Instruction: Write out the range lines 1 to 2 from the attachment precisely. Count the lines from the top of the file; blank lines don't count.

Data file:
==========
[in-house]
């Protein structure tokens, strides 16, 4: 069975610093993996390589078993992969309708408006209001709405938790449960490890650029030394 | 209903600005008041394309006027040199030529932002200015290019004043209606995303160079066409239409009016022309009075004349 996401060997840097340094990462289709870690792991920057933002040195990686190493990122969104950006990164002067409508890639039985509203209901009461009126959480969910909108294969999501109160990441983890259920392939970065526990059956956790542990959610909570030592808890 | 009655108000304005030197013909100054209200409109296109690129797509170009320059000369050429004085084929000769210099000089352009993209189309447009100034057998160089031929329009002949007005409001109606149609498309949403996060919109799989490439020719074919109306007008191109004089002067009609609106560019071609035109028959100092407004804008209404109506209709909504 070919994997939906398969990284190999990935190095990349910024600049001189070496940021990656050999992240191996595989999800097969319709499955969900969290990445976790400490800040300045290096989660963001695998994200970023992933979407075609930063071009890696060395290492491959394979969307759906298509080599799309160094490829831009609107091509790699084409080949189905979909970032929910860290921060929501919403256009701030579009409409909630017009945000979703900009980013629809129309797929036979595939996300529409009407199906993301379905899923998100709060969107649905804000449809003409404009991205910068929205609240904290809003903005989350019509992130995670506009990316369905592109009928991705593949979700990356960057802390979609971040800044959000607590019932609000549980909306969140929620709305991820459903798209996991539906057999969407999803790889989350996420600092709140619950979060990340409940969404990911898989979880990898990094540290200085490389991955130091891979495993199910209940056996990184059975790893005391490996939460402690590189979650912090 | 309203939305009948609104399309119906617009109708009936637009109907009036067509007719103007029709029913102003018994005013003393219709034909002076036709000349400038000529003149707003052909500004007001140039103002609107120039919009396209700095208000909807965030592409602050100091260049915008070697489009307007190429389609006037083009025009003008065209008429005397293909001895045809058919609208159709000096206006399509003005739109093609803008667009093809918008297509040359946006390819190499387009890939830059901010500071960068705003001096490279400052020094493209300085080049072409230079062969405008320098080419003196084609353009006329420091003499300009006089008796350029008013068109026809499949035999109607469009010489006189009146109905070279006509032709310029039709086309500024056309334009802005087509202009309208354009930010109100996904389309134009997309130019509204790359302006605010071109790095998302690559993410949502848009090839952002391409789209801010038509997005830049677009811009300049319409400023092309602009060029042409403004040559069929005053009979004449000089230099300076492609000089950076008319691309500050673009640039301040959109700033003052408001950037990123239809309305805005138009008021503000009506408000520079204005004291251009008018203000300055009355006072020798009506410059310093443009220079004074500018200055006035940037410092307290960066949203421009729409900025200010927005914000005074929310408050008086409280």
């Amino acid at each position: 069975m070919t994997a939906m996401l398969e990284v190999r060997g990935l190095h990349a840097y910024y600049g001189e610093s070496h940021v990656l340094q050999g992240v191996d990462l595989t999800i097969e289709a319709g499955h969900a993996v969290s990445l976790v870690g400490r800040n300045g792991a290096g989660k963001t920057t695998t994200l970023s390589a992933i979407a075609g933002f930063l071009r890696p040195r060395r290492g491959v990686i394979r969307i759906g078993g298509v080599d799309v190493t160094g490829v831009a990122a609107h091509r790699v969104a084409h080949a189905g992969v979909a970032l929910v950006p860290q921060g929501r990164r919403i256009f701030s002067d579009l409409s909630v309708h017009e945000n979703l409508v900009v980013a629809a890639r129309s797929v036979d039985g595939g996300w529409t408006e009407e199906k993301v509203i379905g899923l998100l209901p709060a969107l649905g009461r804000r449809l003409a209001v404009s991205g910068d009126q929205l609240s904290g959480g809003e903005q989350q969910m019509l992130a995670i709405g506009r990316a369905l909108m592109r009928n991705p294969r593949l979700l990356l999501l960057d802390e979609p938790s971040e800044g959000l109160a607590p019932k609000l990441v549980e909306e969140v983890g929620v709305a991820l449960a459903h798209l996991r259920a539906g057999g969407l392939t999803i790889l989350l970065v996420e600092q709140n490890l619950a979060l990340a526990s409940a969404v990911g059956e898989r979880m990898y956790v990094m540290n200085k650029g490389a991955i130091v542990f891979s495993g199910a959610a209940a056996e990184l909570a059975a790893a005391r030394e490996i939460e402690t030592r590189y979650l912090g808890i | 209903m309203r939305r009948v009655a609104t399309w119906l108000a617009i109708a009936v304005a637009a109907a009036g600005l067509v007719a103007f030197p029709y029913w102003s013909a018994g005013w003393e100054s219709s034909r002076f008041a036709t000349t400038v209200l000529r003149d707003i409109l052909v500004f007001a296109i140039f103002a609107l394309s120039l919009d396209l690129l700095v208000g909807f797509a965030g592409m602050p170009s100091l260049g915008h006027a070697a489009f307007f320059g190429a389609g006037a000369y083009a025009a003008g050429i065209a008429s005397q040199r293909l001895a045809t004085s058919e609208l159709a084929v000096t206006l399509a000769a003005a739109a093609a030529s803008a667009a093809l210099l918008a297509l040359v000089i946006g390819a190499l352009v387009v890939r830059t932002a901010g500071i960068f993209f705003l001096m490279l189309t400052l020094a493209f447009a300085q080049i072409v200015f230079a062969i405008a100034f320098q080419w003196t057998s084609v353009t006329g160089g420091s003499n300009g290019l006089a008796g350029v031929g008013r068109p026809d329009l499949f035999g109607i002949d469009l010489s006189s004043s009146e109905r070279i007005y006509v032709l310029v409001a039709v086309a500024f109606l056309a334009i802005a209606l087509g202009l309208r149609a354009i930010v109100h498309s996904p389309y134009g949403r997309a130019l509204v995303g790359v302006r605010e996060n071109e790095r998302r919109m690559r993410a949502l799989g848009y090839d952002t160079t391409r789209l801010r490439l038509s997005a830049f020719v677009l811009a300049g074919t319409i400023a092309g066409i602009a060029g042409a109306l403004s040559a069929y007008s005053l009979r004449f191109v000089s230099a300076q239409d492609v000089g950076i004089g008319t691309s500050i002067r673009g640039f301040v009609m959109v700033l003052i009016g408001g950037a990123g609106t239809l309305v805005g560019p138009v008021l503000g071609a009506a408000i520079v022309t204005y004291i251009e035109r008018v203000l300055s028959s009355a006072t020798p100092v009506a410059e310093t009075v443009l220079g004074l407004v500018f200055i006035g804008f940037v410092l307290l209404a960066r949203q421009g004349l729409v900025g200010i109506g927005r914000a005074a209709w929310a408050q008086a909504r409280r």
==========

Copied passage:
[in-house]
């Protein structure tokens, strides 16, 4: 069975610093993996390589078993992969309708408006209001709405938790449960490890650029030394 | 209903600005008041394309006027040199030529932002200015290019004043209606995303160079066409239409009016022309009075004349 996401060997840097340094990462289709870690792991920057933002040195990686190493990122969104950006990164002067409508890639039985509203209901009461009126959480969910909108294969999501109160990441983890259920392939970065526990059956956790542990959610909570030592808890 | 009655108000304005030197013909100054209200409109296109690129797509170009320059000369050429004085084929000769210099000089352009993209189309447009100034057998160089031929329009002949007005409001109606149609498309949403996060919109799989490439020719074919109306007008191109004089002067009609609106560019071609035109028959100092407004804008209404109506209709909504 070919994997939906398969990284190999990935190095990349910024600049001189070496940021990656050999992240191996595989999800097969319709499955969900969290990445976790400490800040300045290096989660963001695998994200970023992933979407075609930063071009890696060395290492491959394979969307759906298509080599799309160094490829831009609107091509790699084409080949189905979909970032929910860290921060929501919403256009701030579009409409909630017009945000979703900009980013629809129309797929036979595939996300529409009407199906993301379905899923998100709060969107649905804000449809003409404009991205910068929205609240904290809003903005989350019509992130995670506009990316369905592109009928991705593949979700990356960057802390979609971040800044959000607590019932609000549980909306969140929620709305991820459903798209996991539906057999969407999803790889989350996420600092709140619950979060990340409940969404990911898989979880990898990094540290200085490389991955130091891979495993199910209940056996990184059975790893005391490996939460402690590189979650912090 | 309203939305009948609104399309119906617009109708009936637009109907009036067509007719103007029709029913102003018994005013003393219709034909002076036709000349400038000529003149707003052909500004007001140039103002609107120039919009396209700095208000909807965030592409602050100091260049915008070697489009307007190429389609006037083009025009003008065209008429005397293909001895045809058919609208159709000096206006399509003005739109093609803008667009093809918008297509040359946006390819190499387009890939830059901010500071960068705003001096490279400052020094493209300085080049072409230079062969405008320098080419003196084609353009006329420091003499300009006089008796350029008013068109026809499949035999109607469009010489006189009146109905070279006509032709310029039709086309500024056309334009802005087509202009309208354009930010109100996904389309134009997309130019509204790359302006605010071109790095998302690559993410949502848009090839952002391409789209801010038509997005830049677009811009300049319409400023092309602009060029042409403004040559069929005053009979004449000089230099300076492609000089950076008319691309500050673009640039301040959109700033003052408001950037990123239809309305805005138009008021503000009506408000520079204005004291251009008018203000300055009355006072020798009506410059310093443009220079004074500018200055006035940037410092307290960066949203421009729409900025200010927005914000005074929310408050008086409280």